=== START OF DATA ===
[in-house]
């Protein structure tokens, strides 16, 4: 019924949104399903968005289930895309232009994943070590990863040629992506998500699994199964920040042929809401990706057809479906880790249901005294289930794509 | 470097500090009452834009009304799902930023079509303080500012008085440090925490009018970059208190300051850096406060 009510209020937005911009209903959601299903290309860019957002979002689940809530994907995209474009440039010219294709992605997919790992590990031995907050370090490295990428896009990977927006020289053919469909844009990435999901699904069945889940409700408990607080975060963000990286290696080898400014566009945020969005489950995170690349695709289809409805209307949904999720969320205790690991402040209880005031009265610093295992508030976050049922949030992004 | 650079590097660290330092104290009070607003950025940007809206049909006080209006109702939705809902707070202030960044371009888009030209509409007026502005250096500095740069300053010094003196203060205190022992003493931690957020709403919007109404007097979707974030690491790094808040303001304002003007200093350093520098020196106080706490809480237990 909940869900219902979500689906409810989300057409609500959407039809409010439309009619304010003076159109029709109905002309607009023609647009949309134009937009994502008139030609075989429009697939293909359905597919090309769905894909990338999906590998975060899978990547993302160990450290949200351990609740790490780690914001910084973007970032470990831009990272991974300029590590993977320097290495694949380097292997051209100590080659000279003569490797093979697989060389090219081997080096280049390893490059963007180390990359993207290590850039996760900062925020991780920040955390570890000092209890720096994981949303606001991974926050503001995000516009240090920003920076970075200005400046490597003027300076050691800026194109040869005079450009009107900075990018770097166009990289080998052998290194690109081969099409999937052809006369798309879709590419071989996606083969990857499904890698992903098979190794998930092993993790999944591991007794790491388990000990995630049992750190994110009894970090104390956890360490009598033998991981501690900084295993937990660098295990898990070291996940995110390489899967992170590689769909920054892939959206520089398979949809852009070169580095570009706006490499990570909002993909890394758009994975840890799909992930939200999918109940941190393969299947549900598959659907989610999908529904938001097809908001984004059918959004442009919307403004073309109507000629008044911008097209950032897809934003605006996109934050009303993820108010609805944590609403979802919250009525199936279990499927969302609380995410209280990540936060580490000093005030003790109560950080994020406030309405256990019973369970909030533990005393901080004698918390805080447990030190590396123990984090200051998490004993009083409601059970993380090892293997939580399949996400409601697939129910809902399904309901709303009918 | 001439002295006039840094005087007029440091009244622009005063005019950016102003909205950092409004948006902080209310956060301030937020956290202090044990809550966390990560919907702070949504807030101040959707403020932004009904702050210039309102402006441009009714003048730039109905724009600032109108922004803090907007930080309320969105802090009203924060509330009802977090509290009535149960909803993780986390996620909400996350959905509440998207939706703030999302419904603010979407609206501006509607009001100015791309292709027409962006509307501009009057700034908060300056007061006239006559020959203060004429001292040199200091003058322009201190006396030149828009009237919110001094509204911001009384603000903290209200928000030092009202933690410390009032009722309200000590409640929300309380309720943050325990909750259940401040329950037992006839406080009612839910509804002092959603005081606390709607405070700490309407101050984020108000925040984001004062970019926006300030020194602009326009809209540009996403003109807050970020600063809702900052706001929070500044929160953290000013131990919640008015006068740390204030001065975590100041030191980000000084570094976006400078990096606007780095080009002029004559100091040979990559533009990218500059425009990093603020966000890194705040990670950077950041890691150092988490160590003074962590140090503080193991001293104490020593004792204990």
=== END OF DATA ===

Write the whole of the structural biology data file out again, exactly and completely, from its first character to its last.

[in-house]
């Protein structure tokens, strides 16, 4: 019924949104399903968005289930895309232009994943070590990863040629992506998500699994199964920040042929809401990706057809479906880790249901005294289930794509 | 470097500090009452834009009304799902930023079509303080500012008085440090925490009018970059208190300051850096406060 009510209020937005911009209903959601299903290309860019957002979002689940809530994907995209474009440039010219294709992605997919790992590990031995907050370090490295990428896009990977927006020289053919469909844009990435999901699904069945889940409700408990607080975060963000990286290696080898400014566009945020969005489950995170690349695709289809409805209307949904999720969320205790690991402040209880005031009265610093295992508030976050049922949030992004 | 650079590097660290330092104290009070607003950025940007809206049909006080209006109702939705809902707070202030960044371009888009030209509409007026502005250096500095740069300053010094003196203060205190022992003493931690957020709403919007109404007097979707974030690491790094808040303001304002003007200093350093520098020196106080706490809480237990 909940869900219902979500689906409810989300057409609500959407039809409010439309009619304010003076159109029709109905002309607009023609647009949309134009937009994502008139030609075989429009697939293909359905597919090309769905894909990338999906590998975060899978990547993302160990450290949200351990609740790490780690914001910084973007970032470990831009990272991974300029590590993977320097290495694949380097292997051209100590080659000279003569490797093979697989060389090219081997080096280049390893490059963007180390990359993207290590850039996760900062925020991780920040955390570890000092209890720096994981949303606001991974926050503001995000516009240090920003920076970075200005400046490597003027300076050691800026194109040869005079450009009107900075990018770097166009990289080998052998290194690109081969099409999937052809006369798309879709590419071989996606083969990857499904890698992903098979190794998930092993993790999944591991007794790491388990000990995630049992750190994110009894970090104390956890360490009598033998991981501690900084295993937990660098295990898990070291996940995110390489899967992170590689769909920054892939959206520089398979949809852009070169580095570009706006490499990570909002993909890394758009994975840890799909992930939200999918109940941190393969299947549900598959659907989610999908529904938001097809908001984004059918959004442009919307403004073309109507000629008044911008097209950032897809934003605006996109934050009303993820108010609805944590609403979802919250009525199936279990499927969302609380995410209280990540936060580490000093005030003790109560950080994020406030309405256990019973369970909030533990005393901080004698918390805080447990030190590396123990984090200051998490004993009083409601059970993380090892293997939580399949996400409601697939129910809902399904309901709303009918 | 001439002295006039840094005087007029440091009244622009005063005019950016102003909205950092409004948006902080209310956060301030937020956290202090044990809550966390990560919907702070949504807030101040959707403020932004009904702050210039309102402006441009009714003048730039109905724009600032109108922004803090907007930080309320969105802090009203924060509330009802977090509290009535149960909803993780986390996620909400996350959905509440998207939706703030999302419904603010979407609206501006509607009001100015791309292709027409962006509307501009009057700034908060300056007061006239006559020959203060004429001292040199200091003058322009201190006396030149828009009237919110001094509204911001009384603000903290209200928000030092009202933690410390009032009722309200000590409640929300309380309720943050325990909750259940401040329950037992006839406080009612839910509804002092959603005081606390709607405070700490309407101050984020108000925040984001004062970019926006300030020194602009326009809209540009996403003109807050970020600063809702900052706001929070500044929160953290000013131990919640008015006068740390204030001065975590100041030191980000000084570094976006400078990096606007780095080009002029004559100091040979990559533009990218500059425009990093603020966000890194705040990670950077950041890691150092988490160590003074962590140090503080193991001293104490020593004792204990």